Data on the extent of water reuse, its characteristics and social perception is scarce, notably for developing countries. To characterize reuse in Nicaragua, a water-rich country, use of effluents from 22 wastewater treatment plants was surveyed on-site, in combination with a literature review and surveys of government institutions, water utilities and farmers. It was found that 50% of the effluents were reused unplanned for agricultural irrigation on 247.25 ha of land. This is a 58% increase over an estimate made in 2002. The main crops irrigated were bananas, tobacco and fodder. Reuse was welcomed by farmers because it increased their income by 1.9 times. Farmers felt that government should set up programmes to control water reuse to make the practice more reliable and to increase access to treated wastewater. For water utilities, reuse was of interest as there are currently no funds available to treat wastewater to a tertiary level to control the eutrophication of surface water or to properly disinfect the effluents to meet national standards. Our results led the government institutions to consider reuse as an interesting option to control eutrophication and to improve livelihoods for farmers, provided the procedures for application of the treated wastewater are improved.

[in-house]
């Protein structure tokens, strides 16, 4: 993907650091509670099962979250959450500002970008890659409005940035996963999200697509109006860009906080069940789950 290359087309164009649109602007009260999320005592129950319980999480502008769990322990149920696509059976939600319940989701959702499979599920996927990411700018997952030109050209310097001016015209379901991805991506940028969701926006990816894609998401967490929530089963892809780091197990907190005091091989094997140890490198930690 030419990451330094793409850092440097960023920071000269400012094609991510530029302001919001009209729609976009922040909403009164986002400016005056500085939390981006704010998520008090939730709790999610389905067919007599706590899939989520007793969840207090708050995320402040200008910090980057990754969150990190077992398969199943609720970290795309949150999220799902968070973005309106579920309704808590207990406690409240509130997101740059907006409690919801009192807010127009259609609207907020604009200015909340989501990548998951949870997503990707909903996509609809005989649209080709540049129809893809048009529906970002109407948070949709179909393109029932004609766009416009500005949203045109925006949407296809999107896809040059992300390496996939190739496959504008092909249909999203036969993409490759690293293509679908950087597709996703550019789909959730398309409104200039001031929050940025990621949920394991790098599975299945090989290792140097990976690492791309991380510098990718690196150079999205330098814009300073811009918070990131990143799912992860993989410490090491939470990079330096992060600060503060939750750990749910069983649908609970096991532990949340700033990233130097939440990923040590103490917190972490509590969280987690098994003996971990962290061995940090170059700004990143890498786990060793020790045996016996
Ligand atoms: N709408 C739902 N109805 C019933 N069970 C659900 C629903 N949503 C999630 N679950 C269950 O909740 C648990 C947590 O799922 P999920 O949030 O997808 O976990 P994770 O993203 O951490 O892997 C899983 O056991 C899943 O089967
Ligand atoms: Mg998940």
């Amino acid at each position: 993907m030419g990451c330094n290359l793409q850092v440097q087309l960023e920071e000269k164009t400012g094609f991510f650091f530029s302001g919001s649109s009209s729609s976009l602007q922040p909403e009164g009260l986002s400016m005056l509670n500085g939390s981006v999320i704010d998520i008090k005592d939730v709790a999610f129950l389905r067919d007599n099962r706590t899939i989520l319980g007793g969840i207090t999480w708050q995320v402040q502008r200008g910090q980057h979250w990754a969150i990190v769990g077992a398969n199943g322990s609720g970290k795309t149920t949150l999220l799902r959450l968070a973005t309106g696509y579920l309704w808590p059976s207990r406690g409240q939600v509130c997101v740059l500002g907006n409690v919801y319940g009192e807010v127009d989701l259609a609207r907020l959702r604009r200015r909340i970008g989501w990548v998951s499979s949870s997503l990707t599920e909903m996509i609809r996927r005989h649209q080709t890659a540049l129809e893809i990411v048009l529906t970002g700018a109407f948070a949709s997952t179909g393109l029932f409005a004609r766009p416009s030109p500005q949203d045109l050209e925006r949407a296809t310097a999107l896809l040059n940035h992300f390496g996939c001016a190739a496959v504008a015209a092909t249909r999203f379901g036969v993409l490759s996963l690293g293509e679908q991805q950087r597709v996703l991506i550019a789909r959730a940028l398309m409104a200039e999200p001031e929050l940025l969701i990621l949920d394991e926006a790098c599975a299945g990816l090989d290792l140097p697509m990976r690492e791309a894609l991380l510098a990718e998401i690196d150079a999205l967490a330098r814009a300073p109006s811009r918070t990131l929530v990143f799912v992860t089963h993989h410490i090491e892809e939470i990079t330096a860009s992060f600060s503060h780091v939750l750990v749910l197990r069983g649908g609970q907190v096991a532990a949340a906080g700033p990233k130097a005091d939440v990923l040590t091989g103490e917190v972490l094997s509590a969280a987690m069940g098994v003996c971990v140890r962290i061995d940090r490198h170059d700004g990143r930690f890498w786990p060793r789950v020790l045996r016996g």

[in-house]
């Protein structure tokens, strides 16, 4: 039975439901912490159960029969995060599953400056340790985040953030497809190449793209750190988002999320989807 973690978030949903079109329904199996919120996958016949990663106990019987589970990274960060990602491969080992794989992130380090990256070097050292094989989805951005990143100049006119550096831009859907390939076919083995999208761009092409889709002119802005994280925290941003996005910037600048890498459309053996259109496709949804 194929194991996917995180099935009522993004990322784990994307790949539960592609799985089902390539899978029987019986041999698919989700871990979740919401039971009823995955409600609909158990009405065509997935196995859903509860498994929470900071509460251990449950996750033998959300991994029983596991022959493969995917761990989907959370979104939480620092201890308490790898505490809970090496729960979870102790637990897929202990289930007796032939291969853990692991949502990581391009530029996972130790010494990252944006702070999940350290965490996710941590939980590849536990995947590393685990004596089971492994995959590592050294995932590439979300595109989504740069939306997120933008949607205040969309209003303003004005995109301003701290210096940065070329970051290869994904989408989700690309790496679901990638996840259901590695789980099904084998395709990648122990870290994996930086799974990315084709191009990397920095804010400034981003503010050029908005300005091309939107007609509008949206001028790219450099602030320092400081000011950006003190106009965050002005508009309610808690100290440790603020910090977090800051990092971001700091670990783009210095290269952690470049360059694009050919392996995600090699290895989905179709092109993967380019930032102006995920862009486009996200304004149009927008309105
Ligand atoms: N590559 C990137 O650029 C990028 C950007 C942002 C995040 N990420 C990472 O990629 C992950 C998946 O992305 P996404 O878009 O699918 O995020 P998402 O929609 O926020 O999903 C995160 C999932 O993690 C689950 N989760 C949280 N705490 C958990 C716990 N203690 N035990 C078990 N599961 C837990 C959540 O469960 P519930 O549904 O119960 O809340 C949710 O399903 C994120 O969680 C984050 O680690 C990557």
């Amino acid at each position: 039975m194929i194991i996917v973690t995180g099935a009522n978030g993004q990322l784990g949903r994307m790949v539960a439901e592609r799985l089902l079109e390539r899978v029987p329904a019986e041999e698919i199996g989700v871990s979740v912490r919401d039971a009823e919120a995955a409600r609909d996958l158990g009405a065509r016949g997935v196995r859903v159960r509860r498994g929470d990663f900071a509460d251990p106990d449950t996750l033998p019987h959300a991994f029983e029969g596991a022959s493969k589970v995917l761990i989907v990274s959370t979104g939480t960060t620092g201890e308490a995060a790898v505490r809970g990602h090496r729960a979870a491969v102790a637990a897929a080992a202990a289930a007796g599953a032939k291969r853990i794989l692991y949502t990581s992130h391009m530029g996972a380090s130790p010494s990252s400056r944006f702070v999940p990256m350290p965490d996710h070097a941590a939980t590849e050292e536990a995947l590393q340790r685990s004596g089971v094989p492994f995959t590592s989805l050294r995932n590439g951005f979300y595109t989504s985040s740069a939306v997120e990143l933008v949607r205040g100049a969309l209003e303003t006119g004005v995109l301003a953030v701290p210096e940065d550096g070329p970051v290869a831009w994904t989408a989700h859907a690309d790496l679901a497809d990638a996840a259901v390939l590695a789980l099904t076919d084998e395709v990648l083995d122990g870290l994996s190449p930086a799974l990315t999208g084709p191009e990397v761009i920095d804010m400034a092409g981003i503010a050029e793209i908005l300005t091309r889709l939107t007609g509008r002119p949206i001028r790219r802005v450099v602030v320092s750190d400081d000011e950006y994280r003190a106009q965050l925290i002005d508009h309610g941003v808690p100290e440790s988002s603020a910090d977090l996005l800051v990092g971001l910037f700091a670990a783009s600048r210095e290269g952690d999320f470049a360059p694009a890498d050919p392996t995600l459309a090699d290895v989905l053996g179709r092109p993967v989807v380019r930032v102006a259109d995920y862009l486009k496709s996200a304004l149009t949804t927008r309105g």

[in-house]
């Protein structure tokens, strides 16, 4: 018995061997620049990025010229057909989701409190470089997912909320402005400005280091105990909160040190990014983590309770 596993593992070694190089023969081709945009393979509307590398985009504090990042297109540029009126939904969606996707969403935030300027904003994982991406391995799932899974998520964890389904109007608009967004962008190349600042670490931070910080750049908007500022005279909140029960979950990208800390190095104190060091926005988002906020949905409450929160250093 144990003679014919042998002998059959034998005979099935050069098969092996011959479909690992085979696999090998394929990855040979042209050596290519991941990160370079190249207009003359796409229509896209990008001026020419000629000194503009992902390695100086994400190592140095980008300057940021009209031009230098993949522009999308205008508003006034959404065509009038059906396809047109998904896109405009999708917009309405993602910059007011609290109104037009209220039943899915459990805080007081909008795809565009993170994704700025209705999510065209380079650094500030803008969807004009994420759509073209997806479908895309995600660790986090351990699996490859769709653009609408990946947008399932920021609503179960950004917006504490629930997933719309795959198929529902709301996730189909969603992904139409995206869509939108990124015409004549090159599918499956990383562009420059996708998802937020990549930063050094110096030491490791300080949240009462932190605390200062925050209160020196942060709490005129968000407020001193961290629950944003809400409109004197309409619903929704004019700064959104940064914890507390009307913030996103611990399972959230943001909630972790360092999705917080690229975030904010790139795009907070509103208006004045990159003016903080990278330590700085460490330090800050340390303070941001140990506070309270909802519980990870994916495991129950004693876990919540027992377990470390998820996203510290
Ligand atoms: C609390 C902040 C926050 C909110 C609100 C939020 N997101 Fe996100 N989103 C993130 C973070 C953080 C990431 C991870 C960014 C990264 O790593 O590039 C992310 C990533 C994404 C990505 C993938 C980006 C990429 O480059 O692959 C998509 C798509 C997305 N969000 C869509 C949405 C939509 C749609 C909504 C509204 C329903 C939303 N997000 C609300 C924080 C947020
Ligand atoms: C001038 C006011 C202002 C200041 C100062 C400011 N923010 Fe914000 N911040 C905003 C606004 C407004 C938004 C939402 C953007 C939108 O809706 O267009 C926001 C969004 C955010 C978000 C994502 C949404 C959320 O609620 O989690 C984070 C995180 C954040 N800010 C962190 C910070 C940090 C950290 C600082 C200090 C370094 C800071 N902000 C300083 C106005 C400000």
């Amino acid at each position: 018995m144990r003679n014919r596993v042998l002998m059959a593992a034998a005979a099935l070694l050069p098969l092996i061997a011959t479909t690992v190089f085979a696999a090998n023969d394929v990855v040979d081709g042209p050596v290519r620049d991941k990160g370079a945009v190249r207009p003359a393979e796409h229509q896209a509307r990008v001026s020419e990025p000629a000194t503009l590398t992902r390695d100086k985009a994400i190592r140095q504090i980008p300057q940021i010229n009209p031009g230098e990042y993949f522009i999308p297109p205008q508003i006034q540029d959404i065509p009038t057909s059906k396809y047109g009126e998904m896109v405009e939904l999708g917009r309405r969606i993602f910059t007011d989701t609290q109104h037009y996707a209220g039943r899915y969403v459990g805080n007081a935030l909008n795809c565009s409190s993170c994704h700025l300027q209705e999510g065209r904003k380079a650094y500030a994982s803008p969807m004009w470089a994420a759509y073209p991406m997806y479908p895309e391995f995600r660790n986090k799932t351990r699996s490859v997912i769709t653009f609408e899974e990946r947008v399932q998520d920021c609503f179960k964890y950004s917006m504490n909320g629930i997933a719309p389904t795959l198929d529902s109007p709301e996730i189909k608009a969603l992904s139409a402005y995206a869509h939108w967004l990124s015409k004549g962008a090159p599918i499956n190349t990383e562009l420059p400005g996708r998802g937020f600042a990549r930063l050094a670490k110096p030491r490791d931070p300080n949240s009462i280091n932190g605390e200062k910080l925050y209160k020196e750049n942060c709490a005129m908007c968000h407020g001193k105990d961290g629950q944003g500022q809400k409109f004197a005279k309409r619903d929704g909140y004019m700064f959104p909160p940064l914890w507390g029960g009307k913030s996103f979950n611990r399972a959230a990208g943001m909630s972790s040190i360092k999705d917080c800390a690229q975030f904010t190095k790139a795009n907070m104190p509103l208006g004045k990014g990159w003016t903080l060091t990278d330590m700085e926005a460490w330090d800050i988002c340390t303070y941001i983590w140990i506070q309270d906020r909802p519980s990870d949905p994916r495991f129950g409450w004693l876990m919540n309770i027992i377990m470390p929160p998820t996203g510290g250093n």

Keywords: developing countries, legislation, livelihoods, perception, policy, reuse